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July 3, 2013

Yulin Dog Meat Festival Goes Ahead, But in Subdued Fashion

An interview with HSI's Dr. Peter Li

Humane Society International

  • These poor dogs likely met a sad fate. We need to stop this terrible trade and the suffering that results from it. Guangyuan Boai Animal Protection Group

  • Dog meat for sale. YF Du

  • Brave protestors spoke out for their beliefs. Guangyuan Boai Animal Protection Group

More than 30,000 HSI supporters signed our online petition calling for the cancellation of a dog meat festival planned for June 21 in Yulin, China. We spoke with Dr. Peter Li, HSI’s China specialist, about what happened.

HSI: Did the festival go on as planned?

Peter: The event was not cancelled, but it was much subdued compared to last year. I am told that public slaughter did not happen, display in the streets of dogs waiting to be killed was not seen, and billboards advertising the festival were removed. Instead, dogs were butchered out of view and their carcasses hung in restaurant windows and market stalls.

Last year, the organizers claimed that more than 10,000 dogs were slaughtered per day; this year, they made no such revelation.

Pressure from Chinese and international organizations and citizens apparently convinced Yulin authorities that it was a bad idea to publicize a controversial eating habit. In mid-June, they actually conducted a six-department joint law enforcement action to crack down on unlicensed slaughter operations.

HSI: A press conference about this issue was held in China during the week of the festival. Did it have any effect?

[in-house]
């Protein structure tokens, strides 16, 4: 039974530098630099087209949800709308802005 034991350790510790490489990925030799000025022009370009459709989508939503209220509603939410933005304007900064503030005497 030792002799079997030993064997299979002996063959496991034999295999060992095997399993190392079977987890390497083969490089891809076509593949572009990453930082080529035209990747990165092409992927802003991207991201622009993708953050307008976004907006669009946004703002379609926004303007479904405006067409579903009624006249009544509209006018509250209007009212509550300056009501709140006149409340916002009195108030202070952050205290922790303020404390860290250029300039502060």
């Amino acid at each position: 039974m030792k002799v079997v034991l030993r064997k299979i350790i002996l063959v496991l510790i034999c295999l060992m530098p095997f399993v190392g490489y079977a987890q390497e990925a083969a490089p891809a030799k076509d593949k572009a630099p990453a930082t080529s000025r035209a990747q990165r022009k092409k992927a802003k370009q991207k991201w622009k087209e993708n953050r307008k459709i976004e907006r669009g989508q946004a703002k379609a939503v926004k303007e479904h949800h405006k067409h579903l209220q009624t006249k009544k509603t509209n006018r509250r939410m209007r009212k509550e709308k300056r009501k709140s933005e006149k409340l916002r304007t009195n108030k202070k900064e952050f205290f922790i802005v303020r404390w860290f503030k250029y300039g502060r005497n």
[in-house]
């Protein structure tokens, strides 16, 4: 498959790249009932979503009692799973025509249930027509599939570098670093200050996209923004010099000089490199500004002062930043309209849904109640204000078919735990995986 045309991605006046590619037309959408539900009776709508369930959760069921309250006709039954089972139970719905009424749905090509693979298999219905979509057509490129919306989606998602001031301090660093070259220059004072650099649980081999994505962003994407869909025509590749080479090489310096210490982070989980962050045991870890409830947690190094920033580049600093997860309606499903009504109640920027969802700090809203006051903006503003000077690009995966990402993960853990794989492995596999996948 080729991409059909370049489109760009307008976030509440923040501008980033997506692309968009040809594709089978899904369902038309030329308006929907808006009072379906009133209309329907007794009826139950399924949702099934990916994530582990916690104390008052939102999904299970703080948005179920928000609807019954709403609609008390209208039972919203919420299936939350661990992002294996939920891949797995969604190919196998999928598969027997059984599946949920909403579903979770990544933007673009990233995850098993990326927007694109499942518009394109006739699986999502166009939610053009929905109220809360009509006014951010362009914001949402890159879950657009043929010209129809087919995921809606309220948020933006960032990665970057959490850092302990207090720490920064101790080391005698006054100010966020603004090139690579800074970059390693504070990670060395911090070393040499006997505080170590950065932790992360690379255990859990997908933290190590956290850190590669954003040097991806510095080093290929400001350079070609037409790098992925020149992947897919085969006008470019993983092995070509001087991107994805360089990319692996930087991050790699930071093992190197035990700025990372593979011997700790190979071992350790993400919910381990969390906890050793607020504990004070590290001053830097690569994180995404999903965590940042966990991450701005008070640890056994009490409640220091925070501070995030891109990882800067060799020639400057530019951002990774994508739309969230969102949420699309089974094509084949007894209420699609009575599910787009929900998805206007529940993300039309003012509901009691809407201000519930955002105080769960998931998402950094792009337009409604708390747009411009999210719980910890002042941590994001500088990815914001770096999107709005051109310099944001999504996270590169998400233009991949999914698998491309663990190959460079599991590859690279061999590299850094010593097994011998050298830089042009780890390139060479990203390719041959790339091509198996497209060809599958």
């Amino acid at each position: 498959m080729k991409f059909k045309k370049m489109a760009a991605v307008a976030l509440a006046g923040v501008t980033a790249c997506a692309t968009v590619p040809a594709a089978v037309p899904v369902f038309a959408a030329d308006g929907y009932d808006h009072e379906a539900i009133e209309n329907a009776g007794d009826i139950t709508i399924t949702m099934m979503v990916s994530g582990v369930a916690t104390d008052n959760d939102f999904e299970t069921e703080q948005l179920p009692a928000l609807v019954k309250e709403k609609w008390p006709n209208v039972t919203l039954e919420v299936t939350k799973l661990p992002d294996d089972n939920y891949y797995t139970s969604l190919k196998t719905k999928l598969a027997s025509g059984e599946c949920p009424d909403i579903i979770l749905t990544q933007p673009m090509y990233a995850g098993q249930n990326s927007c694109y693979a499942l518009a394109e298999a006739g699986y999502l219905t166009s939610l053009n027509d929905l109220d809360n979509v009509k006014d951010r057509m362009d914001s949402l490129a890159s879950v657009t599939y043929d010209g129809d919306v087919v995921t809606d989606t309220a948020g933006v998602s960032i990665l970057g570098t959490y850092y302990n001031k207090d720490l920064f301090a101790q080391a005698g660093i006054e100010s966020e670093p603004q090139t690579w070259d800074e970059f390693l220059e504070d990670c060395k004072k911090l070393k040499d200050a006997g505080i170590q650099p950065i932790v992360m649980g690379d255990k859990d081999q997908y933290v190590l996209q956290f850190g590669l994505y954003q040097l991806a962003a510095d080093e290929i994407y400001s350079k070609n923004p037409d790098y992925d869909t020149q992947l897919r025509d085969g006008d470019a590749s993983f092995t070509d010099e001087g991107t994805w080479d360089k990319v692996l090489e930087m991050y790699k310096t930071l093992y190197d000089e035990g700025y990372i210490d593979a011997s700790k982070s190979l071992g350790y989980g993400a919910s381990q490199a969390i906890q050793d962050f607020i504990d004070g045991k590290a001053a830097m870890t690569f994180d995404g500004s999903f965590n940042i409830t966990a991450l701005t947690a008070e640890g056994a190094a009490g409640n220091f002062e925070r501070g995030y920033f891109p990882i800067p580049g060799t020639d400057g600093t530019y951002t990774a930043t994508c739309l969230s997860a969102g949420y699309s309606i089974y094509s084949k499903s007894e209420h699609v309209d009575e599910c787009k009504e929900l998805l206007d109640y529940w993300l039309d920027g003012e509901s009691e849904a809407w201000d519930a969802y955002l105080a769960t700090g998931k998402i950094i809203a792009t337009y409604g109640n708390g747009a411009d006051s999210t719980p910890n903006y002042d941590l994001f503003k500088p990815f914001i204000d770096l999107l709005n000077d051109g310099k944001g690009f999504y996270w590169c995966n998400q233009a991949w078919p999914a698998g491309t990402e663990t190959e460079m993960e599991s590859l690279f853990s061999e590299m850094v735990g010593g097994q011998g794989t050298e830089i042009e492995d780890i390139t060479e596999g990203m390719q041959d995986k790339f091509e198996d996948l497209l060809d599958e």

Peter: Chinese activists, Buddhist monks, scholars, and reporters attended a press event on June 17 calling for an end to the dog meat festival in the interest of public health, animal welfare, social morality, and social stability. Our letter to the Chinese ambassador to the U.S. and the many signatures of HSI supporters were shown. Media reports reached hundreds of millions of Chinese; phone calls following the press event almost incapacitated the phone service of the Yulin mayor’s office. Reports overwhelmingly questioned the dog meat festival and the dog-eating habit.

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The changes to this year’s event were certainly a result of active intervention by the authorities. Some Chinese celebrities also joined in the opposition to Yulin. Stopping public killing is no small accomplishment.

HSI: Were there a lot of protesters and how did they impact the festival?

Peter: Some 20 activists converged on Yulin between June 3 and June 22, attracting journalists from mainland China and Hong Kong. Among them were famous Chinese artists who protested in front of the gigantic Yulin government office building, holding signs calling for an end to the dog meat festival. And across the country, hundreds of thousands of people voiced their views condemning the festival through social media.

The authorities and the dog meat industry know very well that the voices of opposition can never be underestimated. Bear farming used to be promoted by the Chinese government as a “poverty reduction activity,” but the Chinese public has never stopped challenging it and in 20 years, its reputation has gone from “highly praised” to “morally discredited” business operation. I believe that the dog meat trade will follow a similar path.

HSI: What’s next?

Peter: Dog eating is increasingly losing ground in China. I am cautiously optimistic that this habit will be history in the future.

HSI must continue our engagement with China's dog meat trade and street dog overpopulation issues through our local partner groups. We should encourage advocates to keep pointing out the potential dangers of dog eating to human health, public morality and China’s international reputation. Our efforts in China can help make headway on this matter in Korea and Vietnam as well. 

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